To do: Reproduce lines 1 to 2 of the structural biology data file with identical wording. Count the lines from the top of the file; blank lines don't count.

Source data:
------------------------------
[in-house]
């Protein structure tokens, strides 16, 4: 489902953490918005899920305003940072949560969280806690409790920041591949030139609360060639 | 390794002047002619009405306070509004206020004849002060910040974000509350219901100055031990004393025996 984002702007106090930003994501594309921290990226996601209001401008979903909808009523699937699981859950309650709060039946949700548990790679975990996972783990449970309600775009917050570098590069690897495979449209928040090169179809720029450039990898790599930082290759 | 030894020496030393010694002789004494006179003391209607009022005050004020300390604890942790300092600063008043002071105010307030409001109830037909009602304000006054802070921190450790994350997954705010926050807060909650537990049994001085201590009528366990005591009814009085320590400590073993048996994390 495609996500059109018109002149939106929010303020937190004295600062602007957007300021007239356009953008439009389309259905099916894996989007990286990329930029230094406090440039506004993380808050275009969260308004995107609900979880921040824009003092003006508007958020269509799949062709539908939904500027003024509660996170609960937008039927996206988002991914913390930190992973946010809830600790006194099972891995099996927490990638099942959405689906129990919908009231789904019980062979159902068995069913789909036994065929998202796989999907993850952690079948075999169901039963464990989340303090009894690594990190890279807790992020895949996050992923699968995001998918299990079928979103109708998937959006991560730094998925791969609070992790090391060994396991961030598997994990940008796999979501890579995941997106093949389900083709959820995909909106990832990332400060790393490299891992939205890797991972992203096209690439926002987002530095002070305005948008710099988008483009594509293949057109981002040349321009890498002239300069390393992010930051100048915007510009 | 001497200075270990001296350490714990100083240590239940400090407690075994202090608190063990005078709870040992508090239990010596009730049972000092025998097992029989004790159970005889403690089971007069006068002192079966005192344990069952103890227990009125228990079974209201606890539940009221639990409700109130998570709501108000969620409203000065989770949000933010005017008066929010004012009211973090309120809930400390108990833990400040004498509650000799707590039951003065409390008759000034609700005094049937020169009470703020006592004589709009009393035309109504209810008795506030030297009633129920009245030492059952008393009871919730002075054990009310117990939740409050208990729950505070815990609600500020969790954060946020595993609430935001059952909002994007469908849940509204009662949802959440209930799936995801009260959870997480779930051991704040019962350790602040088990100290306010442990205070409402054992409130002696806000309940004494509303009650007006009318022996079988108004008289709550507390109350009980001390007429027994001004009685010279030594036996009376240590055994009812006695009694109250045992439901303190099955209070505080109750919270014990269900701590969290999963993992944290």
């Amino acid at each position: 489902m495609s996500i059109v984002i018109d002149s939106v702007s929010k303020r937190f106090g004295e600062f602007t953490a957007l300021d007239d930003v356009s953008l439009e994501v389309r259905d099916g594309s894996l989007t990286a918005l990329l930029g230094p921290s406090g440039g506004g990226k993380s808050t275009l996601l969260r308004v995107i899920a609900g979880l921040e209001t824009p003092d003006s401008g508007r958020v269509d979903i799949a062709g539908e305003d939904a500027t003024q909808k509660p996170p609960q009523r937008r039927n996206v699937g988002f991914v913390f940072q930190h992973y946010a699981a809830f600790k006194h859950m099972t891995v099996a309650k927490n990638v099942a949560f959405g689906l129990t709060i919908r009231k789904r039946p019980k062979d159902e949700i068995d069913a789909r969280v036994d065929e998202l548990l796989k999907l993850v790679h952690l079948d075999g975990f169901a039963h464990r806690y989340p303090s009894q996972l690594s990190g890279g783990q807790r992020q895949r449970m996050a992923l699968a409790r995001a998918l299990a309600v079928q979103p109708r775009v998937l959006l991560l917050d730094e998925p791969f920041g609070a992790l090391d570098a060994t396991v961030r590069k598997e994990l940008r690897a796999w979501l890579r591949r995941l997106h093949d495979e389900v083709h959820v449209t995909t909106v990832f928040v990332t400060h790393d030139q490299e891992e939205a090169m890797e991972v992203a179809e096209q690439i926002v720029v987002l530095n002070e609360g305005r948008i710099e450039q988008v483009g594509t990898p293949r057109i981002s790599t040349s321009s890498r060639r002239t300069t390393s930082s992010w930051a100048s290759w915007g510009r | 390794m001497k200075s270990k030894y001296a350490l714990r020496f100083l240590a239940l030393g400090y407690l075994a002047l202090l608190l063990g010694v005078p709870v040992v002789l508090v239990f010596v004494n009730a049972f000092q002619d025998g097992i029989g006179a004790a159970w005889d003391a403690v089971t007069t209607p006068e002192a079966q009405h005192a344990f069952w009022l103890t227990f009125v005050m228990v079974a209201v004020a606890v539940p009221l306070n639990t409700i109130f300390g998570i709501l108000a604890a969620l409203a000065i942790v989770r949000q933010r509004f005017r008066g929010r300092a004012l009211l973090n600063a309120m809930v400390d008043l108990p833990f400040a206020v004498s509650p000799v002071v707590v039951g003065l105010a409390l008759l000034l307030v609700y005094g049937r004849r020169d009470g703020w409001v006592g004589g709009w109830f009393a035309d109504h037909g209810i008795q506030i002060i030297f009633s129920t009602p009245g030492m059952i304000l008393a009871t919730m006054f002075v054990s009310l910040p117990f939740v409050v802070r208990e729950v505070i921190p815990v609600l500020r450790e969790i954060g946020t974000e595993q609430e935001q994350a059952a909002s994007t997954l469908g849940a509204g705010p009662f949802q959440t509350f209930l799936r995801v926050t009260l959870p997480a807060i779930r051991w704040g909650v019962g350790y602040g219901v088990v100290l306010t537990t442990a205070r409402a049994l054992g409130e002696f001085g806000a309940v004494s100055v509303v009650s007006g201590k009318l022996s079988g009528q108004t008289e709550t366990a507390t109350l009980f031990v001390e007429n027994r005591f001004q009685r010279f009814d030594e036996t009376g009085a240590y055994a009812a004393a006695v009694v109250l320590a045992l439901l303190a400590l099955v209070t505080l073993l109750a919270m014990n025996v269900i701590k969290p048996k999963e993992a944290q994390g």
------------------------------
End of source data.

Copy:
[in-house]
């Protein structure tokens, strides 16, 4: 489902953490918005899920305003940072949560969280806690409790920041591949030139609360060639 | 390794002047002619009405306070509004206020004849002060910040974000509350219901100055031990004393025996 984002702007106090930003994501594309921290990226996601209001401008979903909808009523699937699981859950309650709060039946949700548990790679975990996972783990449970309600775009917050570098590069690897495979449209928040090169179809720029450039990898790599930082290759 | 030894020496030393010694002789004494006179003391209607009022005050004020300390604890942790300092600063008043002071105010307030409001109830037909009602304000006054802070921190450790994350997954705010926050807060909650537990049994001085201590009528366990005591009814009085320590400590073993048996994390 495609996500059109018109002149939106929010303020937190004295600062602007957007300021007239356009953008439009389309259905099916894996989007990286990329930029230094406090440039506004993380808050275009969260308004995107609900979880921040824009003092003006508007958020269509799949062709539908939904500027003024509660996170609960937008039927996206988002991914913390930190992973946010809830600790006194099972891995099996927490990638099942959405689906129990919908009231789904019980062979159902068995069913789909036994065929998202796989999907993850952690079948075999169901039963464990989340303090009894690594990190890279807790992020895949996050992923699968995001998918299990079928979103109708998937959006991560730094998925791969609070992790090391060994396991961030598997994990940008796999979501890579995941997106093949389900083709959820995909909106990832990332400060790393490299891992939205890797991972992203096209690439926002987002530095002070305005948008710099988008483009594509293949057109981002040349321009890498002239300069390393992010930051100048915007510009 | 001497200075270990001296350490714990100083240590239940400090407690075994202090608190063990005078709870040992508090239990010596009730049972000092025998097992029989004790159970005889403690089971007069006068002192079966005192344990069952103890227990009125228990079974209201606890539940009221639990409700109130998570709501108000969620409203000065989770949000933010005017008066929010004012009211973090309120809930400390108990833990400040004498509650000799707590039951003065409390008759000034609700005094049937020169009470703020006592004589709009009393035309109504209810008795506030030297009633129920009245030492059952008393009871919730002075054990009310117990939740409050208990729950505070815990609600500020969790954060946020595993609430935001059952909002994007469908849940509204009662949802959440209930799936995801009260959870997480779930051991704040019962350790602040088990100290306010442990205070409402054992409130002696806000309940004494509303009650007006009318022996079988108004008289709550507390109350009980001390007429027994001004009685010279030594036996009376240590055994009812006695009694109250045992439901303190099955209070505080109750919270014990269900701590969290999963993992944290």